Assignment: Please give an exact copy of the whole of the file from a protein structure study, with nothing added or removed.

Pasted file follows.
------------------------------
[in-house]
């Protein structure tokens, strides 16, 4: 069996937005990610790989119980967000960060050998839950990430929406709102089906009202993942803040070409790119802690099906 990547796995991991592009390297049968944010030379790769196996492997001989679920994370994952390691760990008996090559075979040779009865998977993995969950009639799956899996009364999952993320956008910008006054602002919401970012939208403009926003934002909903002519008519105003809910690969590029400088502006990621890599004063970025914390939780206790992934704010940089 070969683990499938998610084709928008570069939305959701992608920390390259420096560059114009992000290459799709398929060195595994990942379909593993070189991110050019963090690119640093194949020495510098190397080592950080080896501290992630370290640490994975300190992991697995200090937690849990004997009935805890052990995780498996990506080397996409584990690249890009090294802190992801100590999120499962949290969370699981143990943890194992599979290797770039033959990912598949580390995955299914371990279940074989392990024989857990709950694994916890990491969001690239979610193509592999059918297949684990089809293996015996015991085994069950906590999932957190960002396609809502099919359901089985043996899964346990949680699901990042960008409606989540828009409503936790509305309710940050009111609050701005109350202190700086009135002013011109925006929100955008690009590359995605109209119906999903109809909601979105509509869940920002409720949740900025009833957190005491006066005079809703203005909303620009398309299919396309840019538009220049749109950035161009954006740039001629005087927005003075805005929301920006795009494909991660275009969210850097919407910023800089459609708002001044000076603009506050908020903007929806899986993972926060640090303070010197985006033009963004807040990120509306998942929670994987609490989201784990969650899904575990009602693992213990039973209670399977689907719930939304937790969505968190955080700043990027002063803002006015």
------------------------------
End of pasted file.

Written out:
[in-house]
């Protein structure tokens, strides 16, 4: 069996937005990610790989119980967000960060050998839950990430929406709102089906009202993942803040070409790119802690099906 990547796995991991592009390297049968944010030379790769196996492997001989679920994370994952390691760990008996090559075979040779009865998977993995969950009639799956899996009364999952993320956008910008006054602002919401970012939208403009926003934002909903002519008519105003809910690969590029400088502006990621890599004063970025914390939780206790992934704010940089 070969683990499938998610084709928008570069939305959701992608920390390259420096560059114009992000290459799709398929060195595994990942379909593993070189991110050019963090690119640093194949020495510098190397080592950080080896501290992630370290640490994975300190992991697995200090937690849990004997009935805890052990995780498996990506080397996409584990690249890009090294802190992801100590999120499962949290969370699981143990943890194992599979290797770039033959990912598949580390995955299914371990279940074989392990024989857990709950694994916890990491969001690239979610193509592999059918297949684990089809293996015996015991085994069950906590999932957190960002396609809502099919359901089985043996899964346990949680699901990042960008409606989540828009409503936790509305309710940050009111609050701005109350202190700086009135002013011109925006929100955008690009590359995605109209119906999903109809909601979105509509869940920002409720949740900025009833957190005491006066005079809703203005909303620009398309299919396309840019538009220049749109950035161009954006740039001629005087927005003075805005929301920006795009494909991660275009969210850097919407910023800089459609708002001044000076603009506050908020903007929806899986993972926060640090303070010197985006033009963004807040990120509306998942929670994987609490989201784990969650899904575990009602693992213990039973209670399977689907719930939304937790969505968190955080700043990027002063803002006015």